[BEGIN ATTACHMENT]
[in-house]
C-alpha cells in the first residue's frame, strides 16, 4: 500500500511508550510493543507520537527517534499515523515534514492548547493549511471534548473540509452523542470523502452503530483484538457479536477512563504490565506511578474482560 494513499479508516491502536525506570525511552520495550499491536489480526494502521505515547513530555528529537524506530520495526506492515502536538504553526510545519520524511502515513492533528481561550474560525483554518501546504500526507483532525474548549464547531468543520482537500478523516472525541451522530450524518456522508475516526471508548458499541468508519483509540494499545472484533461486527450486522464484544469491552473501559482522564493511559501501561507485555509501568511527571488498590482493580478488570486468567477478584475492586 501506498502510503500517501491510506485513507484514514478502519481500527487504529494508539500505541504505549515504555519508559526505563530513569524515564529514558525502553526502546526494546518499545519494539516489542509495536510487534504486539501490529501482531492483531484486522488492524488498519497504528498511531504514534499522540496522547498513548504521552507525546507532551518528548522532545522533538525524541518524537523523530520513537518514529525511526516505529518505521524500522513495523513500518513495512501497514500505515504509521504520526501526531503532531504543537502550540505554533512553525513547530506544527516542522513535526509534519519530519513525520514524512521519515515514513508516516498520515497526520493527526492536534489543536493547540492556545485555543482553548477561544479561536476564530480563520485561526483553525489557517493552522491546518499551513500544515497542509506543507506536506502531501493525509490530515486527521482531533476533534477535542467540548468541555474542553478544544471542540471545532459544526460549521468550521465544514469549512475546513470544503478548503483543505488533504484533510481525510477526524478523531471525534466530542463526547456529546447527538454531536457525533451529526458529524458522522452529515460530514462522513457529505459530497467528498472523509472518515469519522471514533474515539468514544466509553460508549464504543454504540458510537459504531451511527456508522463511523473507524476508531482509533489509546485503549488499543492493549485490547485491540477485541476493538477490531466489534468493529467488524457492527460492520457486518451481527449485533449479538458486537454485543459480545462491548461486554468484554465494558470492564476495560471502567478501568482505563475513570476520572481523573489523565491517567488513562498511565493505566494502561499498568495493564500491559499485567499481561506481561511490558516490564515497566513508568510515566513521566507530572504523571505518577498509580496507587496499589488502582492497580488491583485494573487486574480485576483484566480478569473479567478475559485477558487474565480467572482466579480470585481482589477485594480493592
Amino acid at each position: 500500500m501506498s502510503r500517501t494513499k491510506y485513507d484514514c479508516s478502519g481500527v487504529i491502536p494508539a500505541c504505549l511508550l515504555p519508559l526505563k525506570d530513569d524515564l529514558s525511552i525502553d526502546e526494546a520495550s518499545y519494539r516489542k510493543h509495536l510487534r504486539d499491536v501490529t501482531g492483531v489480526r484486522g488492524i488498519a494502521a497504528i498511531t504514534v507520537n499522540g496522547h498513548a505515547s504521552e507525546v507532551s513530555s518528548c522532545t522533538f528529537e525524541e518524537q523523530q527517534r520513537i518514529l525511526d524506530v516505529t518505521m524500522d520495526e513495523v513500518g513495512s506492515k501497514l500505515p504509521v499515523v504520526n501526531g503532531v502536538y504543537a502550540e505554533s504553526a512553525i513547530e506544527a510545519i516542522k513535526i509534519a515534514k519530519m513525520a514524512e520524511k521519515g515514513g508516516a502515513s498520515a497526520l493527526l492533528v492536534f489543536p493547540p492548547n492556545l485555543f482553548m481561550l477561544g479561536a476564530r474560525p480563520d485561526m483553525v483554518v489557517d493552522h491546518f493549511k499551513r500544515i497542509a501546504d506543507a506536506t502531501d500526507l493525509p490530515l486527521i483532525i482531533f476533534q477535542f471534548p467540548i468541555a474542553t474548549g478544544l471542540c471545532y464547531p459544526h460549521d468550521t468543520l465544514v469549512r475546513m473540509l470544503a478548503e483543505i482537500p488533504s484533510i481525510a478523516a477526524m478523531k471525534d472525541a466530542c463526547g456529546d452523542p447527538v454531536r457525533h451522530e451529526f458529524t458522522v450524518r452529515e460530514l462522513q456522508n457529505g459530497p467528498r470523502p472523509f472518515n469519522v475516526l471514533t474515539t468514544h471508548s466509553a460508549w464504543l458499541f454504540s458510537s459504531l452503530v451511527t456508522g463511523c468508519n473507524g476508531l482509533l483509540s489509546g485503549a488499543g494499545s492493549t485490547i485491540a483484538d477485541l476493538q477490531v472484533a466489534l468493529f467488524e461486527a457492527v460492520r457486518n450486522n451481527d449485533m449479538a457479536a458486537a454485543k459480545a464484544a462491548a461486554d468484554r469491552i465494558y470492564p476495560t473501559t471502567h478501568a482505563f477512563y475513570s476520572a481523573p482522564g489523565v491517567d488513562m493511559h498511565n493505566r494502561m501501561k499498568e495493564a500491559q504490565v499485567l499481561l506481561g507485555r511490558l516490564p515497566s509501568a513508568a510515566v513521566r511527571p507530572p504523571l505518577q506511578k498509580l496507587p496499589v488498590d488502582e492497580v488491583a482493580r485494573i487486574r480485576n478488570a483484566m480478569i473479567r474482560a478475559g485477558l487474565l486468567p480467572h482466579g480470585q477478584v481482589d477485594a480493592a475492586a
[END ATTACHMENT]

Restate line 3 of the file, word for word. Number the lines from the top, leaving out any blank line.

Amino acid at each position: 500500500m501506498s502510503r500517501t494513499k491510506y485513507d484514514c479508516s478502519g481500527v487504529i491502536p494508539a500505541c504505549l511508550l515504555p519508559l526505563k525506570d530513569d524515564l529514558s525511552i525502553d526502546e526494546a520495550s518499545y519494539r516489542k510493543h509495536l510487534r504486539d499491536v501490529t501482531g492483531v489480526r484486522g488492524i488498519a494502521a497504528i498511531t504514534v507520537n499522540g496522547h498513548a505515547s504521552e507525546v507532551s513530555s518528548c522532545t522533538f528529537e525524541e518524537q523523530q527517534r520513537i518514529l525511526d524506530v516505529t518505521m524500522d520495526e513495523v513500518g513495512s506492515k501497514l500505515p504509521v499515523v504520526n501526531g503532531v502536538y504543537a502550540e505554533s504553526a512553525i513547530e506544527a510545519i516542522k513535526i509534519a515534514k519530519m513525520a514524512e520524511k521519515g515514513g508516516a502515513s498520515a497526520l493527526l492533528v492536534f489543536p493547540p492548547n492556545l485555543f482553548m481561550l477561544g479561536a476564530r474560525p480563520d485561526m483553525v483554518v489557517d493552522h491546518f493549511k499551513r500544515i497542509a501546504d506543507a506536506t502531501d500526507l493525509p490530515l486527521i483532525i482531533f476533534q477535542f471534548p467540548i468541555a474542553t474548549g478544544l471542540c471545532y464547531p459544526h460549521d468550521t468543520l465544514v469549512r475546513m473540509l470544503a478548503e483543505i482537500p488533504s484533510i481525510a478523516a477526524m478523531k471525534d472525541a466530542c463526547g456529546d452523542p447527538v454531536r457525533h451522530e451529526f458529524t458522522v450524518r452529515e460530514l462522513q456522508n457529505g459530497p467528498r470523502p472523509f472518515n469519522v475516526l471514533t474515539t468514544h471508548s466509553a460508549w464504543l458499541f454504540s458510537s459504531l452503530v451511527t456508522g463511523c468508519n473507524g476508531l482509533l483509540s489509546g485503549a488499543g494499545s492493549t485490547i485491540a483484538d477485541l476493538q477490531v472484533a466489534l468493529f467488524e461486527a457492527v460492520r457486518n450486522n451481527d449485533m449479538a457479536a458486537a454485543k459480545a464484544a462491548a461486554d468484554r469491552i465494558y470492564p476495560t473501559t471502567h478501568a482505563f477512563y475513570s476520572a481523573p482522564g489523565v491517567d488513562m493511559h498511565n493505566r494502561m501501561k499498568e495493564a500491559q504490565v499485567l499481561l506481561g507485555r511490558l516490564p515497566s509501568a513508568a510515566v513521566r511527571p507530572p504523571l505518577q506511578k498509580l496507587p496499589v488498590d488502582e492497580v488491583a482493580r485494573i487486574r480485576n478488570a483484566m480478569i473479567r474482560a478475559g485477558l487474565l486468567p480467572h482466579g480470585q477478584v481482589d477485594a480493592a475492586a